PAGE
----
From Bloomberg Businessweek:
Anna Korsgren is excited about her lunch break. A blonde with dark eyes and hot pink lipstick, she works at a Stockholm brand communications agency called Dirty Butterfly, in a black-walled basement office. “I’ve always been a party girl,” she says. Luckily, she can now party—or at least dance—between client meetings and presentation slides, thanks to the monthly “Lunch Beat” events that have surged in popularity across Sweden. In the past few months, this daytime, hour-long nightclub has spread to a dozen cities in the rest of Europe, including Vienna, Hamburg, Amsterdam, and Manchester. The originators of Lunch Beat encourage those who hear about it online to launch their own franchises, and there are plans to export it to Houston, Los Angeles, and New York.
Photograph by Marcus Bleasdale for Bloomberg Businessweek
Setting up a Lunch Beat franchise in a new city is simple, according to Lunch Beat’s Stockholm organizer, Daniel Odelstad. All producers need to do is find a large space that’s unused in the middle of the day, set up a sound system, invite people, charge a nominal fee to cover costs—in Sweden, entrance runs 100 kroner, or about $13—and wait for them to dance. “It started in a garage around the corner two years ago,” the mustachioed Odelstad explains, “and it took nearly a year till we got a big attendance.”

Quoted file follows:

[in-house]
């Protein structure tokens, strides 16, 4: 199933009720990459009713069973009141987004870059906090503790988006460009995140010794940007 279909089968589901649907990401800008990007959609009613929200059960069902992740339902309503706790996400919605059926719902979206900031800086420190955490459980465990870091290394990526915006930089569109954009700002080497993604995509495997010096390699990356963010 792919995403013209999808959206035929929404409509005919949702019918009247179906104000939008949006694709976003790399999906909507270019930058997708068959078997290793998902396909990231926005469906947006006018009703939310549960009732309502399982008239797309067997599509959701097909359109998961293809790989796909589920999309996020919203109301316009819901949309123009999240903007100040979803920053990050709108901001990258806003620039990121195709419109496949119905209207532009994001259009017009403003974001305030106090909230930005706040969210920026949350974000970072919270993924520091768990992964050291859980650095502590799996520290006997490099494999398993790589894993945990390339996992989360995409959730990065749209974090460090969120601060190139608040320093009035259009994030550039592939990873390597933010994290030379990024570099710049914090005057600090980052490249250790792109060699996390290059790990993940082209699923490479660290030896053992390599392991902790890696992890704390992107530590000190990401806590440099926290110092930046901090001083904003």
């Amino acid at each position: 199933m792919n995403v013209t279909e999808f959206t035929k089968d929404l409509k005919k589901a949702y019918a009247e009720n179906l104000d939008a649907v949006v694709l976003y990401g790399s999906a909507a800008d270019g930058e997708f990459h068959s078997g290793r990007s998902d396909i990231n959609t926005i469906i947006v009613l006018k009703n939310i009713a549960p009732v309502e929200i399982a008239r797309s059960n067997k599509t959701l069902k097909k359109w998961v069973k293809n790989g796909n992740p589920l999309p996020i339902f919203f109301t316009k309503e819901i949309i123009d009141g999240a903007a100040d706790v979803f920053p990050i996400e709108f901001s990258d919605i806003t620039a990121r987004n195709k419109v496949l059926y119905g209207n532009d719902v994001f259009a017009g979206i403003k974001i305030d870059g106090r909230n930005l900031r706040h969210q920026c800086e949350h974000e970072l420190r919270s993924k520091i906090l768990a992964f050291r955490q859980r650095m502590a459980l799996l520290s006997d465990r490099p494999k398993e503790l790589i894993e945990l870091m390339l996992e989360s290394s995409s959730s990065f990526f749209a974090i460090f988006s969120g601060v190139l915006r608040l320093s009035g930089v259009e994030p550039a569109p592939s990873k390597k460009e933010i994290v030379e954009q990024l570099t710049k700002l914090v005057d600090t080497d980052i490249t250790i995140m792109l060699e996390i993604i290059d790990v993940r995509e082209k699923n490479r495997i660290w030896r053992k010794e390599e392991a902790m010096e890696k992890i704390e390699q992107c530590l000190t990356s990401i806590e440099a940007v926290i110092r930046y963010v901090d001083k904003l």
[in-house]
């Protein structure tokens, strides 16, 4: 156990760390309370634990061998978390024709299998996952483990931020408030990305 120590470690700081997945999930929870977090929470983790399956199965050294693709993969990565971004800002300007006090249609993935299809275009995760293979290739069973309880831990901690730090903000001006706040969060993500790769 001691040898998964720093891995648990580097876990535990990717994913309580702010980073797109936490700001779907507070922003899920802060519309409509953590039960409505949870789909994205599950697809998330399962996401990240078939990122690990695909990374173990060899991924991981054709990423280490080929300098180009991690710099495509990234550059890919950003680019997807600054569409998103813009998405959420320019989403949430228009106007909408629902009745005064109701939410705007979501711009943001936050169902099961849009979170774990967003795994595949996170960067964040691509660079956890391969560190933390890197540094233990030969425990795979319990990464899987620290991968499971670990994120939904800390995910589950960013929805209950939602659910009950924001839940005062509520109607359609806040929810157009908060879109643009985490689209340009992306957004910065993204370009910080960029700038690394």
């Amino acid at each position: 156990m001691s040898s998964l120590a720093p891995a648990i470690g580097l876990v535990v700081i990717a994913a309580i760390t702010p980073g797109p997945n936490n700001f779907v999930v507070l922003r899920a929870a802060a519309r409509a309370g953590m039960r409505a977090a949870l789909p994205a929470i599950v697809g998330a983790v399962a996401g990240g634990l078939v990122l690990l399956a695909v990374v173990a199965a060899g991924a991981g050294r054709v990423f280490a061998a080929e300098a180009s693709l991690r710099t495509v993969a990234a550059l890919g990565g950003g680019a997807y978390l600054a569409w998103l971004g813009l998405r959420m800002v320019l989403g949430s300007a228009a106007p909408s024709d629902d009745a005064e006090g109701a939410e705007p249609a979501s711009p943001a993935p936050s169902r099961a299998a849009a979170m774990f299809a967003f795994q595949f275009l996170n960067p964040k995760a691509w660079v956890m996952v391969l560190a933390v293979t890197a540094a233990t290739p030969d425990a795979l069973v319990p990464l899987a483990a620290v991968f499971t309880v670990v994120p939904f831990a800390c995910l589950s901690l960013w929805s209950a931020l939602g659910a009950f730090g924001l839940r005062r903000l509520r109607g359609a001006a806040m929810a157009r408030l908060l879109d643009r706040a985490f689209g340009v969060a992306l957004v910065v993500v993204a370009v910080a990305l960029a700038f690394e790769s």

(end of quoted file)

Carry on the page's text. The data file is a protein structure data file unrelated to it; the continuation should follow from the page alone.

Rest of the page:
At his last event, on a Tuesday in April, Odelstad was expecting a record number of attendees—as reflected in his choice of venue. The Kulturhuset is a Stockholm landmark, a cultural center that at one point played host to the country’s Parliament. The large glass and steel facade is sandwiched between the headquarters of SEB (SEBA), Scandinavia’s largest corporate bank, andSwedbank (SWEDA), a regional retail banking giant, in the heart of the city’s shopping and business center. On the ground floor, thick black curtains block out the daylight, and a couple dozen disco lights illuminate the room.
At one end of the stage, Petter Karlsson squats over his laptop, setting up a live video stream to a sister Lunch Beat event in Malmö, 400 miles south. He’s concerned he’ll be too busy with the streaming software to dance himself, but since the streaming will be free-to-view, there is some consolation in knowing that his efforts will mean “anybody else in the world can dance along.”
Submitted by Paul Hurder
(via Bloomberg Businessweek)